Another struggle of academic writing is cutting down the number of words in your essay to meet a set limit. We are here to tell you that it’s not that hard. Writing straightforwardly and keeping your sentences short is a key to concise content. Here are several strategies you may use to tighten a lengthy essay:

  • Choose the active voice.  It takes up less space than passive voice. Using it also makes your writing more professional and compelling.
  • Remove needless transitions.  Transitions can indeed maintain the flow of the paper. But some transitional phrases can be easily removed.
  • Get rid of unnecessary adverbs and adjectives.  Some students tend to overuse adjectives and adverbs. It adds wordiness to their writing.
  • Avoid running starts.  Some students like to start their sentences with long phrases like: “there are,” “it is believed,” or “the fact that.” Getting rid of them makes texts much more concise.
  • Delete “that.”  In most cases, the word “that” can often be easily removed from texts.

Another cool trick is to use our summarizing tool as essay shortener. Try it out!

📑 How Long Is an Essay Depending on Formatting?

As we mentioned earlier, the essay’s length is usually limited by the number of words. But sometimes, a teacher may ask you to write a specific number of pages. This is trickier because the amount of text you can place on the page depends on the formatting. By using the font size and spacing properly, it’s possible to make the paper visually longer or shorter. Let’s discuss it in more detail.

The picture describes how formatting affects essay length.

Essay Spacing: How Does It Affect the Length?

  • Adjusting the spacing between lines.  Try to make the changes as slight as possible. For instance, if you were asked to double-space the paper, use 2.1 or 2.2 spacing instead. Another option is to slightly extend spaces between paragraphs.
  • Extending the margin size.  You can increase the right and bottom margins by a quarter to make very subtle changes in length. For example, if the margins are 1 inch , you can set them at 1.25 inches instead. 
  • Increasing the spacing between characters.  It is less noticeable than the line spacing. Still, try not to overdo it and keep the numbers between 1.2 and 1.5 . 
  • Adjusting the footer.  Add a footer with page numbers to stretch the bottom margin even further.
  • Lengthening the header.  You can extend your header by adding your name, e-mail address, or other relevant information. Another option is double-spacing it.

Length of an Essay: Font and Size

  • Using the right type of font.  If your instructor didn’t specify which font you should use, go for the bigger ones. We suggest Arial, Bangla Sangam MN, Cambria, or Quicksand. They will make your text look longer without being too on the nose.  
  • Using a bigger font size.  This is another technique that can come in handy. However, be careful and don’t increase your font by more than 0.1-0.5 pt.  
  • Increasing the size of periods and commas.   This is one of the less noticeable tricks you can use. For instance, if your paper’s font is 12 pt. , increase it to 14 pt. only for punctuation marks. Italicizing periods and commas will also add several lines of length to your essay.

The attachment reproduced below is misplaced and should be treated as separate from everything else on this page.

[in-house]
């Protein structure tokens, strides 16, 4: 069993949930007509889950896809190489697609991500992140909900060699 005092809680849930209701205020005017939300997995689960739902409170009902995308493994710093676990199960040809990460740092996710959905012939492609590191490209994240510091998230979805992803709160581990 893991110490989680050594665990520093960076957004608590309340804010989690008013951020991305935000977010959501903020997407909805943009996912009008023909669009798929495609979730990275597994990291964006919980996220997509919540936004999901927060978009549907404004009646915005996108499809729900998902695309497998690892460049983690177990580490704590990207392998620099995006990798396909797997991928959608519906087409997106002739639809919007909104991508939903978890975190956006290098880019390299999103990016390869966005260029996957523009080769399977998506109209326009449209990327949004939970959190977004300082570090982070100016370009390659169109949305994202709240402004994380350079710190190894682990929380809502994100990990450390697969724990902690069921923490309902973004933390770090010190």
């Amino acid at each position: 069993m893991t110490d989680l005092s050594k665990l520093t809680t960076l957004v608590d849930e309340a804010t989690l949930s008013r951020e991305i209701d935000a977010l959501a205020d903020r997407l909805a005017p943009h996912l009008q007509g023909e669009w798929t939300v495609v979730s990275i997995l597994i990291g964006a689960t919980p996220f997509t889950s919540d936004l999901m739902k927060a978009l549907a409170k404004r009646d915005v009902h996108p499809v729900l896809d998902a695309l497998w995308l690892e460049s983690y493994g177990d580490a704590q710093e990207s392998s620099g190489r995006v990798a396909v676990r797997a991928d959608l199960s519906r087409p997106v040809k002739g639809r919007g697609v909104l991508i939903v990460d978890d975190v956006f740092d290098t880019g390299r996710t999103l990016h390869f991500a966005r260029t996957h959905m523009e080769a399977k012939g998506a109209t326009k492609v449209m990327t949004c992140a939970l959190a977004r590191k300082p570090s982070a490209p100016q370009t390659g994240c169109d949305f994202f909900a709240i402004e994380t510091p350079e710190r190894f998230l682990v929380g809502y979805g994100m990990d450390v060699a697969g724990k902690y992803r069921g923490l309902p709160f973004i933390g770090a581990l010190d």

What to Do if There Are No Length Guidelines

Sometimes a teacher sets no word limit for a written work. What to do in that case? Well, first, you can ask your professor to confirm if they have simply forgotten to mention it. But if that’s not the case, here are a couple of helpful solutions:

  • Think of the paragraph number.  Sometimes, you may be given the number of paragraphs instead of words. In that case, you can decide on the number of words depending on how many paragraphs you have. 
  • Think about the topic’s complexity.  The length of your paper is also directly dependent on the theme. If the topic is simple, 4-5 paragraphs will be enough. A more complex issue may require an in-depth explanation, so your essay can be 6-8 paragraphs long.

❓ Essay Length for Different Academic Levels FAQ

The length of the elementary school essay is usually short. Usually, a paper needs to have around 3-5 paragraphs, with 4-5 sentences per paragraph. Primary school essays can be 1-2 paragraphs long.

The word limit for a middle school essay is usually between 300 to 1000 words. The most common essay length is 500 words, which is about 5 paragraphs. However, it may differ from school to school.

The length of the high school essay may differ depending on the school and the complexity of the task itself. Usually, however, a paper can be between 300 to 1000 words long.

The length of the undergraduate college essay often falls within the range of 1500 to 2100 words. It translates into roughly 5-7 pages. 5 pages is the most common essay length at this level.

When it comes to the graduate school admission essay, the word limit is usually between 500 and 1000 words. It’s possible to go slightly over or below the set limit; however, it’s best to stick to the requirements as close as possible.

📚 How Long Should an Essay Be: Different Types

Now, let’s talk about different types of essays. How long should they be? Keep reading to learn about the length of college essays, short and extended ones, scholarship essays, and research papers.

How Long Is a College Essay?

When it comes to a college essay, it’s more important to stick to the word limit than with any other paper. Some teachers may refuse to read it unless it meets all the requirements.